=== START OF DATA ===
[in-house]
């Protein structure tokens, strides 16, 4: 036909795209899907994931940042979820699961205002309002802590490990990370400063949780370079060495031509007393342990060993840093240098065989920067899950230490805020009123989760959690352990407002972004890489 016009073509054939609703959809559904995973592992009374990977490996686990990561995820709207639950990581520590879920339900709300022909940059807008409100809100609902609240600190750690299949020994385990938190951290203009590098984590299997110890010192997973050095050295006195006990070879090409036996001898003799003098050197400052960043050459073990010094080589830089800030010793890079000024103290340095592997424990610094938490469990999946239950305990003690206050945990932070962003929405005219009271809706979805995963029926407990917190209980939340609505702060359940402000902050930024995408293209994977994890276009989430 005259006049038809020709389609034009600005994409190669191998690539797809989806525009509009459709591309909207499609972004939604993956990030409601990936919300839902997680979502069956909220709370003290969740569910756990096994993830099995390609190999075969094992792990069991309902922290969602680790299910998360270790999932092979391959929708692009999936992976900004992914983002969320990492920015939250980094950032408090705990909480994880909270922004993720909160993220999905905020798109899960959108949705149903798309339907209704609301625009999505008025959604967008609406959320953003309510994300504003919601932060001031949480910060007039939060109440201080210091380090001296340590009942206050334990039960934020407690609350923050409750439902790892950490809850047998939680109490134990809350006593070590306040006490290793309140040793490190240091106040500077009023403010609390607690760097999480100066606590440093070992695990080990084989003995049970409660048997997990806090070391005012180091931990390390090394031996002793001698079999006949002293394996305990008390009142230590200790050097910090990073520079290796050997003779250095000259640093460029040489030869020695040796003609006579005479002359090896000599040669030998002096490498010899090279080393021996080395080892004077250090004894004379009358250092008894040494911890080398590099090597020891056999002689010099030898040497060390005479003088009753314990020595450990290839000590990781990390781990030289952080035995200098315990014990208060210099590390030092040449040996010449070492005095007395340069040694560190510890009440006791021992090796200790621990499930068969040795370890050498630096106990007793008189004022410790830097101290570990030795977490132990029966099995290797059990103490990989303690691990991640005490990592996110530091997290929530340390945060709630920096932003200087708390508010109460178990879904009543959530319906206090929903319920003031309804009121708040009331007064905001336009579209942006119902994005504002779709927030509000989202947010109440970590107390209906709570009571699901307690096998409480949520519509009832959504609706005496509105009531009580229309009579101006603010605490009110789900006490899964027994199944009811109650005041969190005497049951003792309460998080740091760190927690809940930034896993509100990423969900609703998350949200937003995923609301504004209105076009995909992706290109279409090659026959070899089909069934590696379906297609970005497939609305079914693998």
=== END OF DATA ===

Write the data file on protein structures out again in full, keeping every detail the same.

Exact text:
[in-house]
């Protein structure tokens, strides 16, 4: 036909795209899907994931940042979820699961205002309002802590490990990370400063949780370079060495031509007393342990060993840093240098065989920067899950230490805020009123989760959690352990407002972004890489 016009073509054939609703959809559904995973592992009374990977490996686990990561995820709207639950990581520590879920339900709300022909940059807008409100809100609902609240600190750690299949020994385990938190951290203009590098984590299997110890010192997973050095050295006195006990070879090409036996001898003799003098050197400052960043050459073990010094080589830089800030010793890079000024103290340095592997424990610094938490469990999946239950305990003690206050945990932070962003929405005219009271809706979805995963029926407990917190209980939340609505702060359940402000902050930024995408293209994977994890276009989430 005259006049038809020709389609034009600005994409190669191998690539797809989806525009509009459709591309909207499609972004939604993956990030409601990936919300839902997680979502069956909220709370003290969740569910756990096994993830099995390609190999075969094992792990069991309902922290969602680790299910998360270790999932092979391959929708692009999936992976900004992914983002969320990492920015939250980094950032408090705990909480994880909270922004993720909160993220999905905020798109899960959108949705149903798309339907209704609301625009999505008025959604967008609406959320953003309510994300504003919601932060001031949480910060007039939060109440201080210091380090001296340590009942206050334990039960934020407690609350923050409750439902790892950490809850047998939680109490134990809350006593070590306040006490290793309140040793490190240091106040500077009023403010609390607690760097999480100066606590440093070992695990080990084989003995049970409660048997997990806090070391005012180091931990390390090394031996002793001698079999006949002293394996305990008390009142230590200790050097910090990073520079290796050997003779250095000259640093460029040489030869020695040796003609006579005479002359090896000599040669030998002096490498010899090279080393021996080395080892004077250090004894004379009358250092008894040494911890080398590099090597020891056999002689010099030898040497060390005479003088009753314990020595450990290839000590990781990390781990030289952080035995200098315990014990208060210099590390030092040449040996010449070492005095007395340069040694560190510890009440006791021992090796200790621990499930068969040795370890050498630096106990007793008189004022410790830097101290570990030795977490132990029966099995290797059990103490990989303690691990991640005490990592996110530091997290929530340390945060709630920096932003200087708390508010109460178990879904009543959530319906206090929903319920003031309804009121708040009331007064905001336009579209942006119902994005504002779709927030509000989202947010109440970590107390209906709570009571699901307690096998409480949520519509009832959504609706005496509105009531009580229309009579101006603010605490009110789900006490899964027994199944009811109650005041969190005497049951003792309460998080740091760190927690809940930034896993509100990423969900609703998350949200937003995923609301504004209105076009995909992706290109279409090659026959070899089909069934590696379906297609970005497939609305079914693998």